• Eliza Mason

The Greenhouse

Updated: Jan 1, 2019


For anyone who wants to grow plants most of the year, a greenhouse is a basic requirement. Plants get a head start earlier in the season and growing can extend later on into the season. Not to mention, the deer can't open the door and eat all my plants (that will be the day I quit farming). We built most of this just before Thorin left in November, as we were behind schedule but blessed with many dry days.


East side of the greenhouse near the cherry tree, now stained and contained!

We were particularly interested in building a passive solar greenhouse (without any heat source) cleverly constructed to capture and store the heat from the day. We designed plans with dimensions of 16x24', which fit nicely against the carport. Most of the surfaces are transparent to collect light (which, in the PNW winters, is notoriously scare) and only the north wall is insulated (because here the winters actually aren't that cold). In other climates, where it gets colder but there is more sun, it would make more sense to have a lot more insulation and less glazing (transparency). To store and retain heat we will use rain barrels, which will also collect and disperse water. It's always smart to have components that are multi-functional such that your system is both efficient and synergistic.


Here is the site and the stem wall; it may not look like much, but boy was it a lot of work!

"Mjölnir!"

Because we are very interested in natural building, we decided to incorporate some unique #Earthship techniques (we love Earthships because they beautifully integrate sustainable building, permaculture, and art). This mostly involved building a tire stem wall with pounded dirt. The tires, like the rain barrels, also serve as a heat sink to capture and retain the heat during the day. You probably don't realize how much dirt it takes to fill one tire (with a sledgehammer, no less), and then make it level with all the other ones. Believe me when I say it took four full wheelbarrows full of hard @ss clay to fill one tire. There were over fifty tires, and that was only for one and a half courses of tires (don't ask me how they build whole houses with these). That took us a couple of weeks in itself, but we finally did it and bought ourselves a cold beer afterwards.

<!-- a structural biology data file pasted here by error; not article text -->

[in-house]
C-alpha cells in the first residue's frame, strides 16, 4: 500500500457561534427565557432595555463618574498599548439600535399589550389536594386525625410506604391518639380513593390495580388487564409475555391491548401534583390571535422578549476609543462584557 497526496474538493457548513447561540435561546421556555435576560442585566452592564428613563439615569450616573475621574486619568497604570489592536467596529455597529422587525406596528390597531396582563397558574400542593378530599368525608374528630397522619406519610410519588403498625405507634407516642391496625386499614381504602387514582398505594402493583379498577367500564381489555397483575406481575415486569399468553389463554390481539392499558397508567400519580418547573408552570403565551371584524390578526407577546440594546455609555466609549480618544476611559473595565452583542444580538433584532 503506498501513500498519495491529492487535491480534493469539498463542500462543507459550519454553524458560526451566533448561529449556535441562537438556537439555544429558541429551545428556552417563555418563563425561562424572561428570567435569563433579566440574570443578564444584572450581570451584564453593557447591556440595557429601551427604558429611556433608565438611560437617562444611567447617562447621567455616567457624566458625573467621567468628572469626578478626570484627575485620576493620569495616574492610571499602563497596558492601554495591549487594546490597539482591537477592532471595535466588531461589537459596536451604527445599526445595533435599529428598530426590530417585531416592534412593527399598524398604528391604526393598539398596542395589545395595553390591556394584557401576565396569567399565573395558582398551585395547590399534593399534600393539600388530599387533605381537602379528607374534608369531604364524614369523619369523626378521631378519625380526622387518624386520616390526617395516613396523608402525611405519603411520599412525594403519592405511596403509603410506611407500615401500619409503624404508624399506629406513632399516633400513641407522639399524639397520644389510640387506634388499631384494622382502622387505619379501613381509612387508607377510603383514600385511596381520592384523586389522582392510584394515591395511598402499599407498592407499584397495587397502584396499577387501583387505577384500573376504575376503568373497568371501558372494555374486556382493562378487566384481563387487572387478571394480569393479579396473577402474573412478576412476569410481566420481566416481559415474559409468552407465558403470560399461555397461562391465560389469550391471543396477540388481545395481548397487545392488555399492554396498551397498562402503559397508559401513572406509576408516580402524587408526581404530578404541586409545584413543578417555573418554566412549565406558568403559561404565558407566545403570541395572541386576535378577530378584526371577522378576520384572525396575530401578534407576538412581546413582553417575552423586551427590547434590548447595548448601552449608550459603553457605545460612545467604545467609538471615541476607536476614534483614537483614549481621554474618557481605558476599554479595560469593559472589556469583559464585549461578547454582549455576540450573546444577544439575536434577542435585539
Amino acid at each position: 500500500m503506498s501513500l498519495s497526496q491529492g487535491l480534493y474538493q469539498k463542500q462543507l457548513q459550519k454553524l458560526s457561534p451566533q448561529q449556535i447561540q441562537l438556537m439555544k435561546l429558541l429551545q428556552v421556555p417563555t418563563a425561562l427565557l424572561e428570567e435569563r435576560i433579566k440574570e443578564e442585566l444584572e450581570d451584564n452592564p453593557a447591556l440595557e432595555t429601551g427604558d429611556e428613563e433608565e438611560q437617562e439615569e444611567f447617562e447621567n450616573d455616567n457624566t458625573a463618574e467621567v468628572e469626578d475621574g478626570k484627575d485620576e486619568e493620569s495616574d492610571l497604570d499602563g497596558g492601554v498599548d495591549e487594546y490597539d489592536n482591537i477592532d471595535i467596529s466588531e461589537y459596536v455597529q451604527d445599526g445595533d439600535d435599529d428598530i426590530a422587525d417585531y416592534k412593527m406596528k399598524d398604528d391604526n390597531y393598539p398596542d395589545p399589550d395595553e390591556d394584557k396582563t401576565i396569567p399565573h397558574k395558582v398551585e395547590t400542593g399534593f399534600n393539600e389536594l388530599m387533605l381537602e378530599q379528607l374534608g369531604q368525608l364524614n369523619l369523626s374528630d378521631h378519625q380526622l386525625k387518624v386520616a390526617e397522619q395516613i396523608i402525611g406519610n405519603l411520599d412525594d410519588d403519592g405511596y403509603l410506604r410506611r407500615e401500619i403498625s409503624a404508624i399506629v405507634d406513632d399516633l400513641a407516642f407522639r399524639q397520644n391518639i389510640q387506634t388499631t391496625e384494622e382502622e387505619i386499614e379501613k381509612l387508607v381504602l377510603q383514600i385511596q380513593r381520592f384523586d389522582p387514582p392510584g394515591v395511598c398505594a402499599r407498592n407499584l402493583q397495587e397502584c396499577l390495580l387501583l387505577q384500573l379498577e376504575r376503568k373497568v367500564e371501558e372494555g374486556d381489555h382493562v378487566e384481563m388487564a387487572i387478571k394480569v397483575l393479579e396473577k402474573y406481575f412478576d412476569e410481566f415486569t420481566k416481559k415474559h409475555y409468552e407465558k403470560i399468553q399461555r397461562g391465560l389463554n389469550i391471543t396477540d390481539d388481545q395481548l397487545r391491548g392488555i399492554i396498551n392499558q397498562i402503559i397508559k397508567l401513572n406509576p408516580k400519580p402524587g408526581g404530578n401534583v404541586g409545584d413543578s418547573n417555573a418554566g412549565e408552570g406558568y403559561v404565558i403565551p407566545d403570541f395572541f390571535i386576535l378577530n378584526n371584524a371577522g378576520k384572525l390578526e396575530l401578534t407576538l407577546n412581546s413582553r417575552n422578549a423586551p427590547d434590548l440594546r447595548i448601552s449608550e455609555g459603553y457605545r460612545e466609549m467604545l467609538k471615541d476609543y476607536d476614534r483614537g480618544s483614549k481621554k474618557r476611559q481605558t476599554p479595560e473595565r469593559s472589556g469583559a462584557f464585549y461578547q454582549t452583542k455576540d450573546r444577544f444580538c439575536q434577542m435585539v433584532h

Some may consider tires to be a poor choice in material, citing the potential for toxic pollutants to leach into the environment. They are a sad reality of our human occupation; a ubiquitous resource that, once used, contributes to the contamination and degradation of our beautiful habitat. Not only is it imperative that we design new materials that are more sustainable, but we should also consider healthier ways to dispose of those that are not (like most petroleum products). I think that using tires as building materials is a relatively safe way to "dispose" of them, especially when they are encased in plaster. The tire "bricks" are super solid, fireproof, insect proof, and modulate the temperature. Before you frown upon tires, consider some of the other alternatives: mountains of exposed tires leaching into the waterways or mountains of burning tires spewing toxic fumes into the atmosphere. Fortunately, I am confident that microbes will soon adapt to metabolize plastics into harmless organics, as they are a huge accumulated carbon resource waiting to be utilized. Nature never wastes, and neither should we.



Getting the roof on, with a nice view of the newly installed windows.

Rod installs the door and Thorin installs the wiggle moulding, which holds up the corrugated roofing.

As usual, we tried to use as many recycled and local materials as possible. We got the tires from our local LeSchwab, who, because they must pay to dispose of them, eagerly gave them away and helped us load however many we wanted. The three 7x7' windows were salvaged from a friend (who actually gave us five total!). These are big boys and had to be very carefully lifted in. Luckily we had great helpers and no one had their limbs cut off. We received nice thick plastic from our wonderful neighbors and harvested the huge rafters from the old barn down the road. I bought some hardware and the door at one of my favorite stores, Restore. We still had to buy all of the lumber to frame it, the plywood for the north wall, and the polycarbonate roofing, all totaling approximately $1500.


Of course, there is still much to do. Once the weather dries out again, we will make super fun #bottlewalls in the spaces adjacent to the doors and windows (if you find any of cool colored bottles (blue, purple, red, etc.) you know where to send them). We will also plaster over the tires and install our rain barrels and insulation. We may even build a rocket mass heater bench! If any of these activities sounds fun or interesting to you, please contact me! We often have work parties that involve rewarding ourselves with pizza from the cob oven.


All happy in the new greenhouse.

 

301 N 10th St
Monroe, Benton County 97456
USA

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